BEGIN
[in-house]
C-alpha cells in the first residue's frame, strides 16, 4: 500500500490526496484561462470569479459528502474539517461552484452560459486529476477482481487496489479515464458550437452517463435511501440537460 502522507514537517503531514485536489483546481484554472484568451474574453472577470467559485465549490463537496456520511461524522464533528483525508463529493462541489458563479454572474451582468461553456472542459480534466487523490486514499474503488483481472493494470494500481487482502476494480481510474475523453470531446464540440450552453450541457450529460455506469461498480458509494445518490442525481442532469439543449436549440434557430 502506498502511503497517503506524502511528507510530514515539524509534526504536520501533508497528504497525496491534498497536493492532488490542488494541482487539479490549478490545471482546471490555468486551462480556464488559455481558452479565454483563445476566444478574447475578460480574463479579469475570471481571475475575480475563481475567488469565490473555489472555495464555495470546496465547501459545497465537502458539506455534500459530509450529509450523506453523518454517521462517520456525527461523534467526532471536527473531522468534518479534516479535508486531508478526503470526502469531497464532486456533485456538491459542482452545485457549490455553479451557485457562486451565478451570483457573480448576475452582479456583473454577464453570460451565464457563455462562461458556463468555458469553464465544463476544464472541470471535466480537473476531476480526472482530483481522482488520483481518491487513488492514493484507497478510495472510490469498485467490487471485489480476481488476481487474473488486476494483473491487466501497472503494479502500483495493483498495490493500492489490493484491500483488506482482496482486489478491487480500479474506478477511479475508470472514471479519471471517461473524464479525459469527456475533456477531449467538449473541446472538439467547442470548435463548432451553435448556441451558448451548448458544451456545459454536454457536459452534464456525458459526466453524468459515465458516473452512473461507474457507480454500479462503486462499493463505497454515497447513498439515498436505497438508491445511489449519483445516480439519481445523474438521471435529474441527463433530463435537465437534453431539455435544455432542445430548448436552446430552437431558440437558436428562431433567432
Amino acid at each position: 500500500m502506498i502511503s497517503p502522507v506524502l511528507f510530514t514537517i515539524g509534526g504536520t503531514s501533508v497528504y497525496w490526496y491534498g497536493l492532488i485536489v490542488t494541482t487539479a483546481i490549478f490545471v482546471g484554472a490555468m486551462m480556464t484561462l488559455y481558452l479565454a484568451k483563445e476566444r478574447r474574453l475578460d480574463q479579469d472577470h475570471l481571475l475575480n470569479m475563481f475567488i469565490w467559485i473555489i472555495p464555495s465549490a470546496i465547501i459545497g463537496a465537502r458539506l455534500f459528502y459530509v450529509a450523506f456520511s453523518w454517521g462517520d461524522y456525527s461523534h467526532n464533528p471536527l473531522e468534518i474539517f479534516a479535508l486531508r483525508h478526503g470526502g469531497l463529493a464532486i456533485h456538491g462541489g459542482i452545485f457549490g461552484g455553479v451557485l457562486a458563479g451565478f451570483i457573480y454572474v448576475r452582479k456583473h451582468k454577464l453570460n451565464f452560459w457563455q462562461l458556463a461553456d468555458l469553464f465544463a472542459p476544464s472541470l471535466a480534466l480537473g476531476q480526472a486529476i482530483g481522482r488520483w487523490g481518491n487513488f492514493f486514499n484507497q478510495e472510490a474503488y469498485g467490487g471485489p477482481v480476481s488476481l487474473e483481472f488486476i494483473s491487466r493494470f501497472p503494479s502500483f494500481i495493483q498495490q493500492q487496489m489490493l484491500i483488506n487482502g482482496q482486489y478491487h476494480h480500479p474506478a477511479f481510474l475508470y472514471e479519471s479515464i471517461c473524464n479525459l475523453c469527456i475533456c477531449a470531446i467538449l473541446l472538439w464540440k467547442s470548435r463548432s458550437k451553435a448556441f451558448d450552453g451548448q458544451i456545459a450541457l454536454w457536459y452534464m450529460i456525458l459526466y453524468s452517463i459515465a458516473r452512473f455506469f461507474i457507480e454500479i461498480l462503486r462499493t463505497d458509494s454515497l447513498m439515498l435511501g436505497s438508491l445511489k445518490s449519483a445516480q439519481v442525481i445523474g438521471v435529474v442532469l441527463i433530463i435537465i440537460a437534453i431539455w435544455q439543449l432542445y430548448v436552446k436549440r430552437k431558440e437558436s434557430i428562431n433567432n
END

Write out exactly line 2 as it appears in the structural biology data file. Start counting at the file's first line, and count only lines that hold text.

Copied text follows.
C-alpha cells in the first residue's frame, strides 16, 4: 500500500490526496484561462470569479459528502474539517461552484452560459486529476477482481487496489479515464458550437452517463435511501440537460 502522507514537517503531514485536489483546481484554472484568451474574453472577470467559485465549490463537496456520511461524522464533528483525508463529493462541489458563479454572474451582468461553456472542459480534466487523490486514499474503488483481472493494470494500481487482502476494480481510474475523453470531446464540440450552453450541457450529460455506469461498480458509494445518490442525481442532469439543449436549440434557430 502506498502511503497517503506524502511528507510530514515539524509534526504536520501533508497528504497525496491534498497536493492532488490542488494541482487539479490549478490545471482546471490555468486551462480556464488559455481558452479565454483563445476566444478574447475578460480574463479579469475570471481571475475575480475563481475567488469565490473555489472555495464555495470546496465547501459545497465537502458539506455534500459530509450529509450523506453523518454517521462517520456525527461523534467526532471536527473531522468534518479534516479535508486531508478526503470526502469531497464532486456533485456538491459542482452545485457549490455553479451557485457562486451565478451570483457573480448576475452582479456583473454577464453570460451565464457563455462562461458556463468555458469553464465544463476544464472541470471535466480537473476531476480526472482530483481522482488520483481518491487513488492514493484507497478510495472510490469498485467490487471485489480476481488476481487474473488486476494483473491487466501497472503494479502500483495493483498495490493500492489490493484491500483488506482482496482486489478491487480500479474506478477511479475508470472514471479519471471517461473524464479525459469527456475533456477531449467538449473541446472538439467547442470548435463548432451553435448556441451558448451548448458544451456545459454536454457536459452534464456525458459526466453524468459515465458516473452512473461507474457507480454500479462503486462499493463505497454515497447513498439515498436505497438508491445511489449519483445516480439519481445523474438521471435529474441527463433530463435537465437534453431539455435544455432542445430548448436552446430552437431558440437558436428562431433567432